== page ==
3. CC - Give Flaky a few minutes. After all, Flaky didn't think there'd be a real-time exchange and now Flaky needs to buy the assignment somewhere, or copy-paste a Wikipedia article. Then it takes a few minutes to clean up the fonts.

    1. Geez, AdSlv ... it boggles my mind that the Flake-o-sphere still hasn't caught on that cutting-and-pasting a Wikipukia article will include embedded live links to a reference section which, of course, is not not part of their paper.

      They can update their status using one hand, while doing a keg stand, and singing karaoke, but they still can't figure out how to paste plain text.

  4. And 24 hours later, with plenty of other student emails received, answered, and the answers in some cases acknowledged (and/or met with further inquiry/protest), not a peep from Flaky. The real kicker -- the missing piece of work is a preparatory step to a project that he *finished.* So he already has the material in hand, or should. Hmm. . .maybe I should be wondering where the project came from in the first place? I actually do have reason to think he did it himself, for reasons I won't go into here for fear of their being a bit too identifying. My best guess? He's somewhere where he can use his phone to check grades on the LMS and bug me via email, but doesn't have access to his files (even though I strongly recommend that they use some sort of cloud backup system). Maybe there are downsides to phone-based internet access after all?

    And I think I *may* have succeeded in explaining the concept of a weighted average to the student who really, really wants her B+ to be an A-. I had to do the math by hand (well, calculator), and play the old "I've been doing this for so long I used to have to do it by hand, and know how" card, but I think (hope) the matter is at rest. At the very least, I've convinced myself that I'm not missing a problem which she caught. And the email I sent is sufficiently firm but kind/fair to pass muster with my chair, should I need to share it.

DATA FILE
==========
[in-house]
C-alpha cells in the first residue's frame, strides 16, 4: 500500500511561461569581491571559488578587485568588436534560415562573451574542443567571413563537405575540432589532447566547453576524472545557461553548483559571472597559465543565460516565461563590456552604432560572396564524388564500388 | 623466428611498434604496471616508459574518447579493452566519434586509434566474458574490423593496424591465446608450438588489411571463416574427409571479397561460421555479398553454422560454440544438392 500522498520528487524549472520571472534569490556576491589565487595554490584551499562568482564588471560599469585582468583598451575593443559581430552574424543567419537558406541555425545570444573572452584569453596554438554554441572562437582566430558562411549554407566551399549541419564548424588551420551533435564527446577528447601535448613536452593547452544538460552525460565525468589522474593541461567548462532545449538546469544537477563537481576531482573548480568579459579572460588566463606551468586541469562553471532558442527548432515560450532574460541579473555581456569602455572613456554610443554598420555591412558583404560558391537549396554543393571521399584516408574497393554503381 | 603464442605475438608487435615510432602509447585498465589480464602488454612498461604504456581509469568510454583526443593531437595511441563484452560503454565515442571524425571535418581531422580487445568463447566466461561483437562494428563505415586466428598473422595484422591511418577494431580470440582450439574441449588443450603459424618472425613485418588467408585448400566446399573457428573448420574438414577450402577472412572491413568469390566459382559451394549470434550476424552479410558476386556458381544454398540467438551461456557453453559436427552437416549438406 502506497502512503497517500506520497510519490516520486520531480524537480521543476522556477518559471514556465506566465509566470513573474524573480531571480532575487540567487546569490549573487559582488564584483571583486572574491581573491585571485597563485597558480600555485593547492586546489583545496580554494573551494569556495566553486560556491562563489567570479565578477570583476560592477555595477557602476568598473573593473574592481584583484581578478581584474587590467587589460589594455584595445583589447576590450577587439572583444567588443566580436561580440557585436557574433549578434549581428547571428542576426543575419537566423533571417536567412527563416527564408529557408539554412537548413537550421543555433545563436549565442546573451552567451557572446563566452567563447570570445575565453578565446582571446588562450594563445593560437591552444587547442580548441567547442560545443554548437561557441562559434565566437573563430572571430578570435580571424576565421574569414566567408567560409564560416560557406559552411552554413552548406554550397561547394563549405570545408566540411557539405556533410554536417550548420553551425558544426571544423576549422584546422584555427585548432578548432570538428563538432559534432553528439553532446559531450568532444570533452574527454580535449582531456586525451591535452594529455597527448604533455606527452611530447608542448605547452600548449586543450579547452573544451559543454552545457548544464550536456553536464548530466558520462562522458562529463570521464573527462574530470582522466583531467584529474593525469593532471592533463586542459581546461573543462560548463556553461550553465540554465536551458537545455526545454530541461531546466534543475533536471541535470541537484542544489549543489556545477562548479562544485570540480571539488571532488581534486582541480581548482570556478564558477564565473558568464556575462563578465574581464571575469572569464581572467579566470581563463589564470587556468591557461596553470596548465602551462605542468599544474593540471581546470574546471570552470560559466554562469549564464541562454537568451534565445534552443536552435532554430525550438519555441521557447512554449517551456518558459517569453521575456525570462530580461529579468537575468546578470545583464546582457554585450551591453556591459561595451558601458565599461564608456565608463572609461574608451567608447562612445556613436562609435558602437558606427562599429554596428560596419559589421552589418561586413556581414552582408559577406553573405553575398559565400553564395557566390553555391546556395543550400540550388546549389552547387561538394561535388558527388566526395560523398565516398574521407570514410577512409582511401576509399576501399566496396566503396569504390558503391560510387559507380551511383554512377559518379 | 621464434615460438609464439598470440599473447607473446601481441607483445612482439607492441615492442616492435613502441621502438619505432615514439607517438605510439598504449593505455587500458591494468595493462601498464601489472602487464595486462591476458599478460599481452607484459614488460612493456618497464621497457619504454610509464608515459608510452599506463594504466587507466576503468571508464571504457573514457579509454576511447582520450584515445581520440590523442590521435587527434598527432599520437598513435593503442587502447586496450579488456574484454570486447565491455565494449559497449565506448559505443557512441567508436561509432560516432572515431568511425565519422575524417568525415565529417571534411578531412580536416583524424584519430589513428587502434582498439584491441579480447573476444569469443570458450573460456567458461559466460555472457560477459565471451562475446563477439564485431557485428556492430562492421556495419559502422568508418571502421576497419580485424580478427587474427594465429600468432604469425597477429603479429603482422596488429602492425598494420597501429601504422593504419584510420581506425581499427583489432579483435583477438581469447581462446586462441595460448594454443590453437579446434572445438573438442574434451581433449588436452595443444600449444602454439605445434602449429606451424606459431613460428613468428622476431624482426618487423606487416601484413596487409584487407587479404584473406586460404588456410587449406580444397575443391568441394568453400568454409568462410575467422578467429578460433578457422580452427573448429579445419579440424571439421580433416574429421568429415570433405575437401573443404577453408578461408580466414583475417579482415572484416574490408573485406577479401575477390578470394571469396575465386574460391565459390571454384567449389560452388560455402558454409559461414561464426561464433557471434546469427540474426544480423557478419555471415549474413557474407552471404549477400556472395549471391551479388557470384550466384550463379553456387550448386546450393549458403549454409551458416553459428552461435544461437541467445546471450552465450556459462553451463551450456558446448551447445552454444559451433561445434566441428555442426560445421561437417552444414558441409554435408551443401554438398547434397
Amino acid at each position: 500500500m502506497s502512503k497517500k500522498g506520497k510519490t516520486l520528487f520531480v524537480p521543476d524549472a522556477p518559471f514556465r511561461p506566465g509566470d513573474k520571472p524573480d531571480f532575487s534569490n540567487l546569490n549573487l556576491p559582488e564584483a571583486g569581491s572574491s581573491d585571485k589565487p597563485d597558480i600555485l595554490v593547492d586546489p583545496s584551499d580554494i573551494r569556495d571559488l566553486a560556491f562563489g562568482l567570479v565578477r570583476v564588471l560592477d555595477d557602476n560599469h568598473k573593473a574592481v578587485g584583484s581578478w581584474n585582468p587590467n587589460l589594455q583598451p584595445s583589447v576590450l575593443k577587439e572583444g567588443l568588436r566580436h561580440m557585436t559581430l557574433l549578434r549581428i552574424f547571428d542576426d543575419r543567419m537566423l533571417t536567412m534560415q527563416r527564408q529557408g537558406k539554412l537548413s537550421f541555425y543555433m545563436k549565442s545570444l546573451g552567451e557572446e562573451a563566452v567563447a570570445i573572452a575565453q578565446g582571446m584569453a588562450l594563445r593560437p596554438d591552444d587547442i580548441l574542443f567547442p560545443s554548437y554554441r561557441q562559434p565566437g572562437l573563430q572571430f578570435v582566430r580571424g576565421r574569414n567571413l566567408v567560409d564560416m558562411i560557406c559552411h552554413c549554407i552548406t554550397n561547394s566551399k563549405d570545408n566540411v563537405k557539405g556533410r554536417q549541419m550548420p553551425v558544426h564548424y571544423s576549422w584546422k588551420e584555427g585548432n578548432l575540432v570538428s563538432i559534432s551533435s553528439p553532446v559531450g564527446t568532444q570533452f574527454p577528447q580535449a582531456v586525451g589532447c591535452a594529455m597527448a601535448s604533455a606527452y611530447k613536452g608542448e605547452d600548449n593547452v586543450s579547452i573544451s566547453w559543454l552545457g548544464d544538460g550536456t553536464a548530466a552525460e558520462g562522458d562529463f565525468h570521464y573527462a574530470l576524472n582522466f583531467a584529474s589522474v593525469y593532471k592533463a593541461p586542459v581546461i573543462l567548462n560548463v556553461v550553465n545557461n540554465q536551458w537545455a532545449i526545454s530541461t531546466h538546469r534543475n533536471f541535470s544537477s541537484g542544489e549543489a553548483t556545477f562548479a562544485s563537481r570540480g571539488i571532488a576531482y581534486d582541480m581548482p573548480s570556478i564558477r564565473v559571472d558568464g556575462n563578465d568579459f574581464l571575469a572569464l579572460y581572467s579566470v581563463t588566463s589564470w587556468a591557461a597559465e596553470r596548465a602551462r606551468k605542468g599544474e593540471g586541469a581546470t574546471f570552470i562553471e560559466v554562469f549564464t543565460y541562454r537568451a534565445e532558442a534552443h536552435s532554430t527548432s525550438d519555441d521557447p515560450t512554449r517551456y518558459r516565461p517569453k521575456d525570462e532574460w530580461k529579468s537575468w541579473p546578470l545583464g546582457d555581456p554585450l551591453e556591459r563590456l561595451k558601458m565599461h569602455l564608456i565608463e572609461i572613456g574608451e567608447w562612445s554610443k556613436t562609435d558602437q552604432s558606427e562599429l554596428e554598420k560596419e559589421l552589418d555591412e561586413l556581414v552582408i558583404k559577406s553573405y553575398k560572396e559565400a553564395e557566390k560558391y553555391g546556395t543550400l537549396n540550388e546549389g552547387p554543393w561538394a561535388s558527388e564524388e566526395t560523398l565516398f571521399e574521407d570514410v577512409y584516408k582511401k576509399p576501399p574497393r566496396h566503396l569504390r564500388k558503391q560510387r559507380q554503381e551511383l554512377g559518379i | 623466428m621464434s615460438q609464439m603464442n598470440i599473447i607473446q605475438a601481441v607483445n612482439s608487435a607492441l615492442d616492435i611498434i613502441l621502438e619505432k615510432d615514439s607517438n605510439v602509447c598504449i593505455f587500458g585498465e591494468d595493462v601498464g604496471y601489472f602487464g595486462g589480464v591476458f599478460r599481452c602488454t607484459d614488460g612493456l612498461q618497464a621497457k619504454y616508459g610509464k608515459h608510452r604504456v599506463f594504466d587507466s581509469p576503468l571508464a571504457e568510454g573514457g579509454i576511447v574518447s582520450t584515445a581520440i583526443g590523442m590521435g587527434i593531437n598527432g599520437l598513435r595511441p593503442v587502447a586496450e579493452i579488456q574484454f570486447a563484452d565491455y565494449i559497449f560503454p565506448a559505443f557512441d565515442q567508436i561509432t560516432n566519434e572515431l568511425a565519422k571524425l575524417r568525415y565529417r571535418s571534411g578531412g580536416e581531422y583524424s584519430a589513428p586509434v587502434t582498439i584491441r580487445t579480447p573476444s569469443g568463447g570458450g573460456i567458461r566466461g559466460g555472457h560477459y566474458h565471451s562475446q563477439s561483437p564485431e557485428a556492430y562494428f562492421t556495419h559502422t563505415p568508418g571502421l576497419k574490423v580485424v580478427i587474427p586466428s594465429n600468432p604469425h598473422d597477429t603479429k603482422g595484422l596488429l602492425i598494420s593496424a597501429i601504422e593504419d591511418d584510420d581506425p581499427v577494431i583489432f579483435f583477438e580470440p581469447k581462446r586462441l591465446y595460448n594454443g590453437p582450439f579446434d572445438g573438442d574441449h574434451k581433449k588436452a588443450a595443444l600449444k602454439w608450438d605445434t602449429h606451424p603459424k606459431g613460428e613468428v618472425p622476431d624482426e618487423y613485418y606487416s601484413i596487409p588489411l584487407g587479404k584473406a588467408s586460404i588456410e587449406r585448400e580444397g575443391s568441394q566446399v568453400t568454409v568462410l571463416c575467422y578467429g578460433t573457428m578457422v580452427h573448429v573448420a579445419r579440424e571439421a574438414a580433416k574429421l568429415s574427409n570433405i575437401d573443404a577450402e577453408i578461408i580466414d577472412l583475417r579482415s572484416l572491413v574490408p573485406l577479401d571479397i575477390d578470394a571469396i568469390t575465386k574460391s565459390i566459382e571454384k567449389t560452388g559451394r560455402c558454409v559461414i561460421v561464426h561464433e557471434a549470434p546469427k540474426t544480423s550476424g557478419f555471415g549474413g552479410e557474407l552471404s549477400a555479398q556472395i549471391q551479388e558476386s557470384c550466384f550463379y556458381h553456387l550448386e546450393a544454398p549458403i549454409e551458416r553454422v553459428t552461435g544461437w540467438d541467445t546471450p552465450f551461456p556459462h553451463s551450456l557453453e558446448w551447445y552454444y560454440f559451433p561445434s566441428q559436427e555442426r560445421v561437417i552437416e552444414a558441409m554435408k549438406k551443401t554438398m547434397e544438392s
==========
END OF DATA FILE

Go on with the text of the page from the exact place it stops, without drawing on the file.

5. "Dear Keener,

    so sorry only one of us passed grade 11 math. Try Khan Academy. Until then, you'll just have to trust me.



  6. This is right up there with students who email a "request" for something and then never check back, assuming you will comply with their request, such as "I'm not going to be in class today for the big midterm. Is that OK?" And then they suddenly develop an allergy to email, never having received my response of: "NO, that is not OK. Get yourself to class right now or risk an F."

  7. This anecdote isn't worth a post of its own, but I have to share. I teach full-time-part-time online and, meanwhile, I'm back in school getting yet another degree. So I deal with students about my age (20s-50s) in my online classes and, several times per week, I'm in "live" class with students generally half my age. So yesterday I'm sitting there waiting for class to start. Various conversations going on. Prof at front preparing to begin. In walks student, goes up to prof and says, "I wasn't here last week. Did I miss anything?" God, I wanted the prof to say, "No, of course not. Since you weren't here, we decided not to cover any new material and just had coffee together instead." The real response was drowned out by other noises. I had heard here at College Misery about this question being asked, but I had never experienced it. I had to make an effort to keep from giggling.